Crème Brûlée and Cattails.
Katia's Irish Tweed, something that just came out in the fall. Am loving working with this tasty melange of wool, silk and nylon; is both a pleasure to look at and to touch. I'm working 32 stitches on my airplane needles - size 6-7 circulars - in what I can only describe as a fake brioche stitch. (All rows: Sl 1 *K2 P1* K1) Great airplane knitting; interesting pattern that works well with the flecks and slubs of color in the yarn.
Picked this up at the stall in the market at Versailles that sells notions and not-too-expensive but actually quite nice wools. Was a skein short, so sent the Frenchie out to get another - he was kind of amazed that the woman at the stall not only remembered him, but remembered our conversation about yarn requirements, etc. (Course she would remember! It's her job. Aside from that, I'm a fair rarity there in that I'm a stranger who doesn't rest cloistered behind the gates of the palace. My accent and chew-yer-ear-offedness tend to mark me, as a result.) Will finish this scarf hopefully on the plane ride over.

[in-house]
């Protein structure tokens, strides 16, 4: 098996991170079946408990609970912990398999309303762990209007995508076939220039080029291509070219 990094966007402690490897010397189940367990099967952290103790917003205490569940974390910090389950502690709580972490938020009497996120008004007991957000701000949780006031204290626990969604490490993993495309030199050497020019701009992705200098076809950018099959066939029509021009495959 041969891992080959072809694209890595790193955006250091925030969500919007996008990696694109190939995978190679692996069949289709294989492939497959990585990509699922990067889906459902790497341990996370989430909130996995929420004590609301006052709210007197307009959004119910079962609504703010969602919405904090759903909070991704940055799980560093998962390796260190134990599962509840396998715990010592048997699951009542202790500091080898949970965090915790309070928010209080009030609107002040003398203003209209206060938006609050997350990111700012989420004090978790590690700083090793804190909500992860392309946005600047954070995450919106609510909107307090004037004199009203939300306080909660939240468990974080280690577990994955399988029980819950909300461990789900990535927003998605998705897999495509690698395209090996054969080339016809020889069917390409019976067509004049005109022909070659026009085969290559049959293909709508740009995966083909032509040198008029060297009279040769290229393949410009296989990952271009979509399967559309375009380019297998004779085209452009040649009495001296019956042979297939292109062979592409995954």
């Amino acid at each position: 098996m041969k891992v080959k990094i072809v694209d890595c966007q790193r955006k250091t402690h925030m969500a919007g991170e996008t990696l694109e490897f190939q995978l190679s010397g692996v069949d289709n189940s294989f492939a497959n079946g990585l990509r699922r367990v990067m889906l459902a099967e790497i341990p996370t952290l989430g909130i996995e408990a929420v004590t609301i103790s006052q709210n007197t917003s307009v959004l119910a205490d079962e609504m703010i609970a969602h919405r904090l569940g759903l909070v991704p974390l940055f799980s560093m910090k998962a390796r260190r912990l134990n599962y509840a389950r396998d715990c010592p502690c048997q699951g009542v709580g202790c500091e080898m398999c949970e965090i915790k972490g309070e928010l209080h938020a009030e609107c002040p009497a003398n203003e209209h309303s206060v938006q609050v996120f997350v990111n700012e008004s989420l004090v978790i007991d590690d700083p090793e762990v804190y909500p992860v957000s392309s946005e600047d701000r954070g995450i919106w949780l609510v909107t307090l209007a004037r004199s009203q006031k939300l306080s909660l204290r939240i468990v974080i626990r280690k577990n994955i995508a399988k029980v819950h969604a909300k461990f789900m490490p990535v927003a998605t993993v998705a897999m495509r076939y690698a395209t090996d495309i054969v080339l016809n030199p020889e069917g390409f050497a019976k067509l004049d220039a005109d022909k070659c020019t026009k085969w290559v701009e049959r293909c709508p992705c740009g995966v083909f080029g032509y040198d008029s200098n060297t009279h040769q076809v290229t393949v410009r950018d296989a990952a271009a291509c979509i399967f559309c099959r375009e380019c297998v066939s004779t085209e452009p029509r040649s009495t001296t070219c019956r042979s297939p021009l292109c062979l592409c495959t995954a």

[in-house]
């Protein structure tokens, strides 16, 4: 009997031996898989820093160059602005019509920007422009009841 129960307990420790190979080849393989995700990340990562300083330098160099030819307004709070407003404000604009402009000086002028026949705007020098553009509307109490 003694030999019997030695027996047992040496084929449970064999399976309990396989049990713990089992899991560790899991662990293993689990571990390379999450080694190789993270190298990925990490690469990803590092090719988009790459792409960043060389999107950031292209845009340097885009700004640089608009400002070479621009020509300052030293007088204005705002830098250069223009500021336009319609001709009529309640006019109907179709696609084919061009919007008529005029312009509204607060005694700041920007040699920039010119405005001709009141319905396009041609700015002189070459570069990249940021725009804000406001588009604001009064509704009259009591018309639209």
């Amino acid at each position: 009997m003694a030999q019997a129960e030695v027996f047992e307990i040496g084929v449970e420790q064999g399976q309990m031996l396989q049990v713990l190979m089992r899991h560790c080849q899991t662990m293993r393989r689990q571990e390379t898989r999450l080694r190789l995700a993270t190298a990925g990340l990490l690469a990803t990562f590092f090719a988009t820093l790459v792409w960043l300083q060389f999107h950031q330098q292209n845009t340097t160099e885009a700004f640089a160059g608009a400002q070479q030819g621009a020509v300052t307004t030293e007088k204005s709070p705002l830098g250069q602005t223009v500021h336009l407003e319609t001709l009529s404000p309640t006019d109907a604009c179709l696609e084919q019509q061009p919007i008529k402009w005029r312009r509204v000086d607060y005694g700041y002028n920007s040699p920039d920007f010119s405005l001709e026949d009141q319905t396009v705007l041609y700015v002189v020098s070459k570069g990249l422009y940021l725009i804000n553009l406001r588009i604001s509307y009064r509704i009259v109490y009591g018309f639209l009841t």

Worked a bit on it on the Buffalo flights, but really couldn't put my heart into it. It wasn't the sadness, but rather a book that I got caught up in.
Was a bit early for a date with a girlfriend from the ex job a couple weeks ago, so decided to browse around Rodney's in Central Square. Anyway, happened on another volume in Euell Gibbons's series on foraging that I'd never heard of. I believe that the Beachcomber's Handbook may have been one of the last that he wrote. It certainly was the most literary. In any event, I devoured it, digested it well, and was rewarded with sweet dreams.
Actually, I'd never seen the pinecone commercial. I remember the cattails, however, from childhood. Was fascinated by the idea of eating what seemed to grow like weeds around my aunt and uncle's house.
If I didn't have so much darn other stuff to be reading (am a bit behind in my classes), I'd bring another of his field guides along for airplane reading. Maybe I still will. We'll see.